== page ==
Metalysis welcomes Australian Mines to scandium additive manufacturing powder production

UK metal powder producer Metalysis has given an
update on the progress of its ongoing aluminum-scandium alloy
R&D program. Launched to fulfill material demand in core
value scandium sectors, such as advanced and additive
manufacturing, the project is now in its second year.

According to the official program update, the past 12 months
have “affirmed the view that Metalysis’ process could address
challenges that have historically restricted the industrial use
of scandium despite its excellent properties.”

Furthermore, “High value AlSc alloy continues to pose excellent
launch product potential for Metalysis’ Generation 4 industrial
plant.”

Why scandium?

With a high strength to weight ratio, AlSc alloy is a material
that presents great potential to aerospace and automotive
applications. Through subsidiary APWorks, leading aerospace
company Airbus has in fact created its own aluminum-scandium
alloy (Scalmalloy) which contains magnesium, and is piopularly
showcased in the
Lightrider motorcycle
.

But, as a material short in supply, there remains a
heightened demand for scandium alloys
, especially those
compatible with specialist processes like additive
manufacturing.

3D printing is the perfect partner for AlSc part production, as
it results in little material wastage, and can heighten the
alloy’s natural lightness.

High purity scandium samples and a remelted scandium cube for comparison. Photo via Alchemist-hp/Wikimedia CommonsHigh purity scandium
samples and a remelted scandium cube for comparison. Photo via
Alchemist-hp/Wikimedia Commons

Aluminum-scandium progress


Metalysis’ AlSc alloy R&D program
was first announced
in 2017, at which time the company announced an industrial
partner that would be helping to create a scandium-rich master
alloy.

In the second half of 2017 (Phase I), Metalysis completed
production of an AlSc master alloy, using its patented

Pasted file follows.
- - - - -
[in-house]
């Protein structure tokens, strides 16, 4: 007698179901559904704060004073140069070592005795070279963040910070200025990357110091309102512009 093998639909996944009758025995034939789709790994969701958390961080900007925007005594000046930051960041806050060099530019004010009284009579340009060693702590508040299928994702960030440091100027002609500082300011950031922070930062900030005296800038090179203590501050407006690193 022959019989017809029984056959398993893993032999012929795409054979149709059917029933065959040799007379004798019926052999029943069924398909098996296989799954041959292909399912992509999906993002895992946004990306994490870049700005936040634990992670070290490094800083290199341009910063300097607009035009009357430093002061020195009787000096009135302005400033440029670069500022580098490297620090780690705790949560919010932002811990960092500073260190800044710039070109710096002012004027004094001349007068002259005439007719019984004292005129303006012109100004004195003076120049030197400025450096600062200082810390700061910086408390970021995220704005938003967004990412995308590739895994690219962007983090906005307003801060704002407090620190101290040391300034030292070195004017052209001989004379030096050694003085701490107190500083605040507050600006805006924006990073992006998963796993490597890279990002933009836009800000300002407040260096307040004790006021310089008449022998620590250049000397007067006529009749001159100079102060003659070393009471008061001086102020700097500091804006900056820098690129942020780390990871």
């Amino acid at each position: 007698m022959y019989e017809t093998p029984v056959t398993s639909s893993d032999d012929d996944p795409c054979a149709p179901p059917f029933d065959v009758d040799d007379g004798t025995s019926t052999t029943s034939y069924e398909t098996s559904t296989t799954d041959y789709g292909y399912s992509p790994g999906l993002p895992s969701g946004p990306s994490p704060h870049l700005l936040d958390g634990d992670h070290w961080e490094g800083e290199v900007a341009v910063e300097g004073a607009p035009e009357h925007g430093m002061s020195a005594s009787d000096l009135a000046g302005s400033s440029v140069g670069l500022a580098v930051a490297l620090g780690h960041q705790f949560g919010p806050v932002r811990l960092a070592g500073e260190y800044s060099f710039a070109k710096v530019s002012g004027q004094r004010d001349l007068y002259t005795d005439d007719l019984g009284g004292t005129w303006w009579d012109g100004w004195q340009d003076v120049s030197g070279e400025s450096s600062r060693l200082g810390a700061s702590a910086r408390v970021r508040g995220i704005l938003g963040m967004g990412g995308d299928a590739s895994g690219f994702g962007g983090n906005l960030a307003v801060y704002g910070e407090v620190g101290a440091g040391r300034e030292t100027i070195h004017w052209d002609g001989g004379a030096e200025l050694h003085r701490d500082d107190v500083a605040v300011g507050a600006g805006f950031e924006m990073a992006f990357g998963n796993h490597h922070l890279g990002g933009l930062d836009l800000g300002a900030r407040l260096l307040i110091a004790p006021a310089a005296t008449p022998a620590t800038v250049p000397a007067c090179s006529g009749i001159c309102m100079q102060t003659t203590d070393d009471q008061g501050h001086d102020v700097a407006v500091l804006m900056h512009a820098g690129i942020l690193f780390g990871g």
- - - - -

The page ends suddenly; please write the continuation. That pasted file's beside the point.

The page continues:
technology that extracts alloys from an oxide rather than the
bulk metal.

A “Generation 1” technology, the master alloy has been
initially produced in grams. It is reportedly “more than 15X
higher in scandium content than the commonly available 2wt%
scandium master alloy” and also,  by comparison, made more
cost-effectively.

Now in Phase II, the company has begun the process of
qualifying scandium oxide as a source for AlSc feedstock, in an
effort to “address global production and supply concerns.”
Metalysis expects this phase to stretch through the second half
od 2018.

Australian Mines partnership

The Australian
Mine
s resource company, concerned with the pursuit of world
class scandium assets for the global market, joins Metalysis in
Phase II R&D.

Through the flagship Sconi Project, Australin Mines will be
providing scandium oxide mined in northern Queensland for
feedstock evaluation.

Metalysis metal powder. Photo via the companyMetalysis metal powder.
Photo via the company

Commercial production of powders

First licensed for production in 2014, Metalysis is now in what
it called “Generation 4” production, a stage where its
patented  Fray, Farthing, Chen (FFC) method has been
proven to produce 10s of tonnes of material.

A part of this development, the company opened
its Materials
Discovery Center
 in 2017, and has since raised £12
million (approx. $16.07 million) to help the center’s expansion
to meet Gen 4 commercialization.

The next stage, “Generation 5,” is distributed production, will
focus on 100s – 1,000s tonnes’ production and is scheduled from
2018 onward.

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Featured image shows Metalysis metal powder sample. Photo
via Metalysis.

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